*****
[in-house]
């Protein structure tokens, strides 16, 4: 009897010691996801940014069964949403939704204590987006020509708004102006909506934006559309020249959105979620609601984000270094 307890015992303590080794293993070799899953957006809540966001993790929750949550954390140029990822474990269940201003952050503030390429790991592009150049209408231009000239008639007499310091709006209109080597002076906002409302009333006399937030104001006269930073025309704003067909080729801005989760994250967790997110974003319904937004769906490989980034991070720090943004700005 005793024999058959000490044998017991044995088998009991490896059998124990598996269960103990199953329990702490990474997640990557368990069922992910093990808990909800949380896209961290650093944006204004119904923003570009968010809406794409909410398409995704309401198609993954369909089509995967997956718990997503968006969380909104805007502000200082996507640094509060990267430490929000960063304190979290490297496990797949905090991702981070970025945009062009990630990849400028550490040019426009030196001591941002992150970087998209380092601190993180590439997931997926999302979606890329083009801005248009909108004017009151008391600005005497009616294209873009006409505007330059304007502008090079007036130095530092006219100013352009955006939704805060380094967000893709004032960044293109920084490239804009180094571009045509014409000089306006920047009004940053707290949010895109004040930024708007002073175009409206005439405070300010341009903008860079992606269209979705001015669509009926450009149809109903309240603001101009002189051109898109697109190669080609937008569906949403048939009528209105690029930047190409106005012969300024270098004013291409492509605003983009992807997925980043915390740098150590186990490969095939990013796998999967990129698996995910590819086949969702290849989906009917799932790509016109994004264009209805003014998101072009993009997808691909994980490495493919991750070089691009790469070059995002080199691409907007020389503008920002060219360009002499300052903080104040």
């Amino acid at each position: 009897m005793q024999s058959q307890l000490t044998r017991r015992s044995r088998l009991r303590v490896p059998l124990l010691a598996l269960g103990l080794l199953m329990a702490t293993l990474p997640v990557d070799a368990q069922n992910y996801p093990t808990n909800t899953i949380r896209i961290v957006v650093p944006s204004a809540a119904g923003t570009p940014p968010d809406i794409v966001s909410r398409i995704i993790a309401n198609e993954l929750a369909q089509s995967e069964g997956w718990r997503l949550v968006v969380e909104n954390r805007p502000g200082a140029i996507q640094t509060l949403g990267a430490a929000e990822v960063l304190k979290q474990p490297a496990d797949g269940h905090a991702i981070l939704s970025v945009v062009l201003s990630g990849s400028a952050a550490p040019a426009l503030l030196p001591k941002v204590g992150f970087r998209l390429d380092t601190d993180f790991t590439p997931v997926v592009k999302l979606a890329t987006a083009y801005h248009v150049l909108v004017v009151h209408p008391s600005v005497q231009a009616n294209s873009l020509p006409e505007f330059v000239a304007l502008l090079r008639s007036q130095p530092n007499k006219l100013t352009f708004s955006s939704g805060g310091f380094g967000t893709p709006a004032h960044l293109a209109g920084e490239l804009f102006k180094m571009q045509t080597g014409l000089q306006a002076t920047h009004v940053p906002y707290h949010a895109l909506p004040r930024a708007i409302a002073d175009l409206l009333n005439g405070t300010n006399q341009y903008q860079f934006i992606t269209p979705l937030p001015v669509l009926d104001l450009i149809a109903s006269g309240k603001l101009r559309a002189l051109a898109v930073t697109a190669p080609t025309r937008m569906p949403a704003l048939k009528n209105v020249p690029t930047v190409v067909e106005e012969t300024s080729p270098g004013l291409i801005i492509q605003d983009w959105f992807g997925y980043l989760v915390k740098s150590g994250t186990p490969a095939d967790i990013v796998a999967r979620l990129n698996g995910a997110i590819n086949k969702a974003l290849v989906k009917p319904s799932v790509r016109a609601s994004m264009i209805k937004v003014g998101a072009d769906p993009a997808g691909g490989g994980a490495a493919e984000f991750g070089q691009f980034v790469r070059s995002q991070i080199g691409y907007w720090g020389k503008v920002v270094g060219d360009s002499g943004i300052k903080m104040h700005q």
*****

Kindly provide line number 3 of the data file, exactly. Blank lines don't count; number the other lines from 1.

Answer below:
């Amino acid at each position: 009897m005793q024999s058959q307890l000490t044998r017991r015992s044995r088998l009991r303590v490896p059998l124990l010691a598996l269960g103990l080794l199953m329990a702490t293993l990474p997640v990557d070799a368990q069922n992910y996801p093990t808990n909800t899953i949380r896209i961290v957006v650093p944006s204004a809540a119904g923003t570009p940014p968010d809406i794409v966001s909410r398409i995704i993790a309401n198609e993954l929750a369909q089509s995967e069964g997956w718990r997503l949550v968006v969380e909104n954390r805007p502000g200082a140029i996507q640094t509060l949403g990267a430490a929000e990822v960063l304190k979290q474990p490297a496990d797949g269940h905090a991702i981070l939704s970025v945009v062009l201003s990630g990849s400028a952050a550490p040019a426009l503030l030196p001591k941002v204590g992150f970087r998209l390429d380092t601190d993180f790991t590439p997931v997926v592009k999302l979606a890329t987006a083009y801005h248009v150049l909108v004017v009151h209408p008391s600005v005497q231009a009616n294209s873009l020509p006409e505007f330059v000239a304007l502008l090079r008639s007036q130095p530092n007499k006219l100013t352009f708004s955006s939704g805060g310091f380094g967000t893709p709006a004032h960044l293109a209109g920084e490239l804009f102006k180094m571009q045509t080597g014409l000089q306006a002076t920047h009004v940053p906002y707290h949010a895109l909506p004040r930024a708007i409302a002073d175009l409206l009333n005439g405070t300010n006399q341009y903008q860079f934006i992606t269209p979705l937030p001015v669509l009926d104001l450009i149809a109903s006269g309240k603001l101009r559309a002189l051109a898109v930073t697109a190669p080609t025309r937008m569906p949403a704003l048939k009528n209105v020249p690029t930047v190409v067909e106005e012969t300024s080729p270098g004013l291409i801005i492509q605003d983009w959105f992807g997925y980043l989760v915390k740098s150590g994250t186990p490969a095939d967790i990013v796998a999967r979620l990129n698996g995910a997110i590819n086949k969702a974003l290849v989906k009917p319904s799932v790509r016109a609601s994004m264009i209805k937004v003014g998101a072009d769906p993009a997808g691909g490989g994980a490495a493919e984000f991750g070089q691009f980034v790469r070059s995002q991070i080199g691409y907007w720090g020389k503008v920002v270094g060219d360009s002499g943004i300052k903080m104040h700005q």